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The presidential race is so tight, candidates are looking for support even in unusual places - Alaska, for instance. It takes forever to get to that solidly Republican state from Iowa or New Hampshire. Nonetheless, Democrat Barack Obama has an official campaign office there.
Annie Feidt of the Alaska Public Radio Network reports it may be a first for a major candidate.
ANNIE FEIDT: Ray Rivera didn't know what to expect when the Obama campaign sent him to Anchorage in the depths of the dark Alaska winter. But it certainly wasn't 35 degrees and late rain. In an Anchorage parking lot, Rivera shows off his attempt at proper preparation, a brand new jacket that's not even zipped up.
Mr. RAY RIVERA (Obama Campaign Staffer): I bought this like two days ago. You know, like I'm going to Alaska. And then I like wore my waterproof shoes. And I was like, okay, I bought an Obama long sleeve. I was like, going to Alaska. I have an Obama cap. I have gloves in here. And then I got off the plane. I was like, okay, are you kidding me? Did this really happen? It's colder in Denver.
FEIDT: If Rivera had stayed in Anchorage for a week, he could have experienced the frigid temperature he was hoping for. But the Western states director for the Obama campaign had only 24 hours to hire a state director and sign the lease on new office space. He also squeezed in a caucus training meeting.
Mr. RIVERA: You guys are making this really easy because you keep nodding your heads. I like it. You're going to be...
FEIDT: Inside a room that could hold 300 people, about 20 sit on plastic chairs listening to Rivera's message. He passes out handouts highlighting some recent poll numbers.
Mr. RIVERA: So look at the first one. It talks about early state polling, shows Barack - says Obama '08 at the top. Do you guys have that one up? Yeah.
FEIDT: The campaign's effort in Alaska is part of a larger strategy to inspire grassroots support beyond Iowa and New Hampshire. Alaska is one of 14 states that moved its primary or caucus to the earliest date allowed by the National Democratic Party, February 5th. Now more than 20 states will pick a nominee on that day. And Rivera says the campaign is slowly opening offices in those Super Tuesday states.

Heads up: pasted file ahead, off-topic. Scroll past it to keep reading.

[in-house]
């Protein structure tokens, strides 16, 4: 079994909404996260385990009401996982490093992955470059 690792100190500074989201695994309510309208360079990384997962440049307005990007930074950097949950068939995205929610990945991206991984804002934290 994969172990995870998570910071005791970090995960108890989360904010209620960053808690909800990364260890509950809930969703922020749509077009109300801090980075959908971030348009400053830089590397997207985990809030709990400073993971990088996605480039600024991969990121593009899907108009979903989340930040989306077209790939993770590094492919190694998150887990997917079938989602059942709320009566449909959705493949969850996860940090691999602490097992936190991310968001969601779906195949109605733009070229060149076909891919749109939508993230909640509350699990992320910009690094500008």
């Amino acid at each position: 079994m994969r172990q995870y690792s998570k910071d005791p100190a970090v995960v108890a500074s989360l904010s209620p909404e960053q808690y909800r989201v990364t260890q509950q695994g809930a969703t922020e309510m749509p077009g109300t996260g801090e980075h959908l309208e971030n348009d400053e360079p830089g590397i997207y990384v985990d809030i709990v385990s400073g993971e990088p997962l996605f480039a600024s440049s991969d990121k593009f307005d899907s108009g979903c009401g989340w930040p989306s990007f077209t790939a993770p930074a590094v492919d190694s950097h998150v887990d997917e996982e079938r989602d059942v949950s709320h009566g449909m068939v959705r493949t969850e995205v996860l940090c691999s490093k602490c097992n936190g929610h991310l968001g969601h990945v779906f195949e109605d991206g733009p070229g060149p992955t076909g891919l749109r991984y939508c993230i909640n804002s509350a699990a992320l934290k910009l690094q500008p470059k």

Mr. RIVERA: We're not just going to campaign in the same old states. We're going to go to places that typically haven't had Democratic campaigns. And mostly that's because of Senator Obama's appeal amongst independents in independent type states. And so I was happy to see that we were even coming all the way here to Alaska.
FEIDT: Democrats in Alaska are shocked and delighted by the development. No one can remember the last time a serious presidential contender from any party opened up an official office in the state, including Democratic State Representative Lindsey Holmes, who attended the caucus training.
Representative LINDSEY HOLMES (Democrat, Alaska): This is I think a highly unusual move and shows the increasing importance of small states, then I think that that's a really good thing for the - for Alaska and for the U.S. to put an emphasis on every state and not just a handful of players.
FEIDT: The Alaska contingent doesn't exactly have a lot of sway at the national convention. On Super Tuesday alone, more than 2,000 Democratic delegates are up for grabs. Alaska has just 18.
John Geer is a political science professor at Vanderbilt University in Tennessee, another state where Obama has a new office. He says given the campaign's resources, the strategy is smart politics.
Professor JOHN GEER (Vanderbilt University): You know, you want to build a lot of excitement about your candidacy across the country and you want to, you know, signal to the news media and to people who are potentially going to contribute money to your campaign, et cetera, that you're, you know, you're going to compete in all these states.
FEIDT: No other Democratic candidates have said they're going to open an office in Alaska. But Republican Ron Paul just announced he'll be following Obama's lead.
Elizabeth Kane(ph), who's an Obama fan, says all the attention is good for the state.
Ms. ELIZABETH KANE: Right now people have been kind of feeling, well, no one really cares about Alaska. (Unintelligible) we're off up there and we're not important. And I think this is definitely going to put a focus on Alaska.
FEIDT: Still, Alaskans hoping to catch a glimpse of a real live candidate will probably be disappointed. The campaign schedules are extremely tight in the coming months, and Alaska isn't exactly a convenient stop on a national tour.
For NPR News, I'm Annie Feidt in Anchorage.
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